Review: A Band Called Death


A-Band-Called-Death-reviewScreened at the 39th Seattle International Film Festival, “A Band Called Death” could just as well be called “A Band Coming Back to Life.” Directed by Mark Christopher Covino and Jeff Howlett and featuring none other than Alice Cooper himself, this is a Horatio Alger story in reverse. These are three talented brothers who kill their chances at stardom and, in the end, gain something much more.

In the 1970s, Detroit was not a place you wanted to be. In fact, it is still not a place many people want to be. But if there was ever a great place to start a punk rock band, 1970s Detroit was it. Angst grew in the alleys and vacant lots like the ragweed that thrived in the cracked infrastructure. Rising up from the garbage strewn streets and the clapboard bungalows of the inner city miasma that is the Motor City, the band called Death saw an Alice Cooper show (I am not making this up) and an idea congealed in a musty bedroom of the Hackney residence. With the blessings of their saint-like mother, Bobby, Dannis and David started making noise that the neighbors had never heard before. And did not particularly like. Complaints aside, Death was born.

The road ahead was a mine field of disinterest, distaste, ignorance and, well, a lack of motivation to be blasted with nihilistic, discordant music at inner ear crushing levels. This was definitely not Motown. It was more like “Friday the 13th” set to music and amplified with electronics that rivaled the USA’s Early Warning Radar system. When the lights dimmed in Detroit and the sound level came up, everybody knew there was a new kid in town. But what was it?

It was a band called “Death,” and that was the problem. With the help of an angel at Columbia Records they recorded a demo tape that was filled with the quality and quantity of energy and ideas that make a franchise. Remember, this was before Bad Brains, the Sex Pistols and even the Ramones. Clive Davis, President of Columbia, saw this could have been the start of something great. He wanted to produce a record, the record that would have been the band’s ticket to the big time. But he had one condition, the name had to change. “Death” did not become a Columbia band. Perhaps something a little less onerous? The band, anchored by guitarist David Hackney, stood its ground. Clive Davis walked, and Columbia Records walked with him.

A big part of this film pays homage to the one of the three brothers who adamantly refused to give an inch on the name, or the harsh material the group recorded. This was brother David, who started playing a discarded guitar he found in an alley in the ultra-funky Detroit inner city. It was David who, for some incomprehensible reason, pushed the group to invent what came to be called punk rock. By 1977 the band named Death was dead, except for performances so far out on the margins of commercial music they could be heard on Alpha Centauri.


The year after the Columbia parting, they formed their own label, Tryangle, and released a single taken from the Columbia sessions with the tunes “Politicians in My Eyes” and “Keep on Knocking.” In a run of 500 copies, they set in motion a time machine that would create some of the most valuable collectors’ items of all times. Some of those 500 pressings still exist, and they are a cult treasure roughly equivalent to the Dead Sea Scrolls. When internet publicity motivated the band members to scour the house, a moldy, filthy cardboard box buried in the debris in the far corner of the attic coughed up a treasure that floored the family. The original tapes from the original recording session had ended up there and stayed there for decades, untouched and unwanted.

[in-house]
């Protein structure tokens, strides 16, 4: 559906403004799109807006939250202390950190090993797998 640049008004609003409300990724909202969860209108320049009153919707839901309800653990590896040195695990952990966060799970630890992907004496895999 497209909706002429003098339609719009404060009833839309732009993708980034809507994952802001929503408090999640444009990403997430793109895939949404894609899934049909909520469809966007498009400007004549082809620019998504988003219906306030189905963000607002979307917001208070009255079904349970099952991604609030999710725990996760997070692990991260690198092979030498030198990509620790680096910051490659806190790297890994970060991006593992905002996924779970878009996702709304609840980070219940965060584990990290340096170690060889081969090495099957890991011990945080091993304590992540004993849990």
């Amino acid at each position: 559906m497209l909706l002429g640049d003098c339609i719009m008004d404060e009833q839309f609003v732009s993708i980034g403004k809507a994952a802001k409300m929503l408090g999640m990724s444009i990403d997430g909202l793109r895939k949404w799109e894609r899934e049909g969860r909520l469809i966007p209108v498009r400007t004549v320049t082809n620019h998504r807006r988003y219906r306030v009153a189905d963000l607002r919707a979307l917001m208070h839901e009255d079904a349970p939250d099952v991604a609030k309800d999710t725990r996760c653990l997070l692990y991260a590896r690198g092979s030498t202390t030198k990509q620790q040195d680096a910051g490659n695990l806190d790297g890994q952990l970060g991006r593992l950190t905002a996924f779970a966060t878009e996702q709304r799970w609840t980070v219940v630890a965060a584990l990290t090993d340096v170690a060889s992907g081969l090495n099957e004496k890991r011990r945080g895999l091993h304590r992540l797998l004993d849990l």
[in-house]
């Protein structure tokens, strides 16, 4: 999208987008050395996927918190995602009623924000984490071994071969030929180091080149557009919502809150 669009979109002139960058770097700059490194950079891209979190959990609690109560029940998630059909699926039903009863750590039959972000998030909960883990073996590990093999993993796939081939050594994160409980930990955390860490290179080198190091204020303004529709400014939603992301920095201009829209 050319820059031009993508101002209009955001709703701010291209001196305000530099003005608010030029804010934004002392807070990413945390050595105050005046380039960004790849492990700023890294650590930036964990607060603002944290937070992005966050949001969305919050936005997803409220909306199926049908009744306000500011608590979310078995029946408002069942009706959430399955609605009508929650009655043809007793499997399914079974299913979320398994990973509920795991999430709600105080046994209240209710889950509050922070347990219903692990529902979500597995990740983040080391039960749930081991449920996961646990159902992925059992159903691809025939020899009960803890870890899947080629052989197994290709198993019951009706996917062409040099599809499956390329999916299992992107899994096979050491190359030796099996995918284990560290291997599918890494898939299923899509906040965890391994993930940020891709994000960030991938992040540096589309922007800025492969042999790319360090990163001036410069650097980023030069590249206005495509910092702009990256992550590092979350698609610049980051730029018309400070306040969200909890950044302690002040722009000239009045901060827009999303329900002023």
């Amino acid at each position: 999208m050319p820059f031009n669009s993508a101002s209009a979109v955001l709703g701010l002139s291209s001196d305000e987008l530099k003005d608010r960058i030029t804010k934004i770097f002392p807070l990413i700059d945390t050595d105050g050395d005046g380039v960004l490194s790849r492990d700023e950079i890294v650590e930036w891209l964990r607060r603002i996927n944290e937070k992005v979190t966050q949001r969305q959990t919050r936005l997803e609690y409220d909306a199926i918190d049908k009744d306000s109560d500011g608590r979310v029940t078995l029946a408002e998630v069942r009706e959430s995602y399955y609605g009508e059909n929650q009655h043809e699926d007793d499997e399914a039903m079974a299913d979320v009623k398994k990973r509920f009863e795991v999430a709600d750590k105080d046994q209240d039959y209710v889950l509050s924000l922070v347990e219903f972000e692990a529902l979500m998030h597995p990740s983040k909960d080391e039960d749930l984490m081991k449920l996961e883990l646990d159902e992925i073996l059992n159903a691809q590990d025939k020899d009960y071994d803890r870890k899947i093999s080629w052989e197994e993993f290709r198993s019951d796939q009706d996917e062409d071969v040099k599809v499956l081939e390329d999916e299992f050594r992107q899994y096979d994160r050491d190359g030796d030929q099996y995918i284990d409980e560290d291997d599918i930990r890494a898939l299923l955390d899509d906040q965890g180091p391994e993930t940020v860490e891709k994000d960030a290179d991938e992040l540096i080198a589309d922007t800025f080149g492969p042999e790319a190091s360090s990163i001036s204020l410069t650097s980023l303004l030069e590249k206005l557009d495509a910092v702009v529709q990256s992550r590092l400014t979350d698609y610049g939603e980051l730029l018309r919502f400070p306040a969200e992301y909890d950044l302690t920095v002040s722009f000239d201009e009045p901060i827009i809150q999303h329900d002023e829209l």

In 2009, the Drag City label released their 70s demos for the first time under the title “For the Whole World to See.” David, who had been the tower of strength behind keeping the name, died of lung cancer in 2000 and never lived to see one of the most incredible rebirths of all time, the rebirth of the band he named “Death” and refused to change. The band has announced they have uncovered yet another group of unreleased proto-punk pieces that will be released in the future.

Of all the indie rock bands flicks that have been released in the last decade, this is one of the freshest and most remarkable. The story itself has fantastic historical interest while being as weird as they come. But above all, it is the most remarkable testimony to the bad to the bone pride and refusal to compromise that makes a great artist. This is a band that sacrificed everything to remain true to their vision, even though they knew it was doomed at the time. Even more importantly, this is a family that stuck together and chose financial ruin and ultimate obscurity over the alternative of over-ruling a brother, to make a buck.

Bobby and Dannis still reside in Vermont and lead the reggae band Lambsbread. Their next generation is taking over where the original three brothers left off, producing music that is even more painful, and louder, than before. If the first electronics were Early Warning System, these are direct wired to Grand Coulee Dam. Don’t miss the band, or the film.


Film Credits:
Directed by: Mark Christopher Covino and Jeff Howlett
Featuring: Alice Cooper, Bobby and Dannis Hackney
Release Date: June 28, 2013
MPAA: Not Rated
Run Time: 98 minutes
Country: USA
Language: English
Color: Color
Rating: 7/10

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